Ten members dined tonight at the Atlantic Sea Grill in Acton. The food offers a good range of seafood choices and preparations, largely successful and moderately priced. Most all members made good choices and ended up with a colorful meal, such as salad, trout or bluefish or swordfish or a lobster presentation with a side dish of interesting green beans and onions. We ordered some steamed clams and simple steamed mussels as appetizers for the table, the former quite good, the latter needing a better light sauce. Everyone agreed after about two hours that they had eaten well and were pleasantly full without having consumed large quantities or highly caloric foods, and without dessert.
Two quick triumphs. One member tried olive oil with a baked potato and declared it to be an excellent substitute for his normal butter infusion (and dramatically less saturated fat and fewer calories). Another chose a Caesar salad rather than green salad, but specifically picked out the croutons contained therein without any prompting from me. I weighed the croutons afterward (the waitstaff distorted the evidence, so the exact weight is not certain) and believe they were not less than 1 oz nor more than 1.5 oz, which would be about 100-150 cal for bread crusts lightly soaked in oil. Overall, an excellent compromise for that member.
We had vigorous discussion around the table about food choices, exercise, and the continued usefulness of the group to support better behavior. Since I will be on vacation the first half of February and the next week was school vacation, we agreed that we would reconvene with an office meeting four weeks from tonight, on Tuesday, February 24. We also agreed to try to start at 7 p.m. going forward, rather than 7:30 p.m., to help several members’ family schedules. If members who did not attend tonight find that awkward, please comment below; I’ll get the message.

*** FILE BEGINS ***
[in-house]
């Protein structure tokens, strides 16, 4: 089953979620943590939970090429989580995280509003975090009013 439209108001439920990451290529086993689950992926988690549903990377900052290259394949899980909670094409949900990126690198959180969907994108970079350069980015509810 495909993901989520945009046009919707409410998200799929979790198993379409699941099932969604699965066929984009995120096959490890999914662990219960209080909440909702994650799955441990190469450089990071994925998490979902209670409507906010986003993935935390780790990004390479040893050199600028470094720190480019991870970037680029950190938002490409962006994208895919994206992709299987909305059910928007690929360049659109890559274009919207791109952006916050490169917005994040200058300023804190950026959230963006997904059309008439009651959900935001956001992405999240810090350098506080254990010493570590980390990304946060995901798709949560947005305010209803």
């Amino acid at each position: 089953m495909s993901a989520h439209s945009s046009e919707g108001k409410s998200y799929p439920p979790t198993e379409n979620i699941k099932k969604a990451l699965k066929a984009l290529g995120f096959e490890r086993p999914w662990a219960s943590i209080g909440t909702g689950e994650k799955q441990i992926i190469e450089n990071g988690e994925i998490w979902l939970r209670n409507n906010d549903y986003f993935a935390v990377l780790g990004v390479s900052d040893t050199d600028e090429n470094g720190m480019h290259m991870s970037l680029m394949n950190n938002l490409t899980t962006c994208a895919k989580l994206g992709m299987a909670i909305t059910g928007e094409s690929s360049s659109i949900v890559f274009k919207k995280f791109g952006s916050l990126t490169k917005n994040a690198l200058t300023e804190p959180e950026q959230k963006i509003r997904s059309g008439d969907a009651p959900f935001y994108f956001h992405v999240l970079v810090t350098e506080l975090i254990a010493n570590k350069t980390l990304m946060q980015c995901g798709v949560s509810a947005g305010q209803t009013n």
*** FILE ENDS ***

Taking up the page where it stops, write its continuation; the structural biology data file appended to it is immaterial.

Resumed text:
Finally, while most group members are now making better food choices most of the time, and usually limiting serious errors in eating, the most puzzling behavior remains those who know not only what to do, and why they should eat better, but also how to eat better with no loss in flavor or interest, but nevertheless consciously choose to make bad choices and sabotage themselves. Those who do so don’t have real insight as to why they do that, even when directly asked. Any thoughts are welcome. Please comment below.
See you all in four weeks in the office.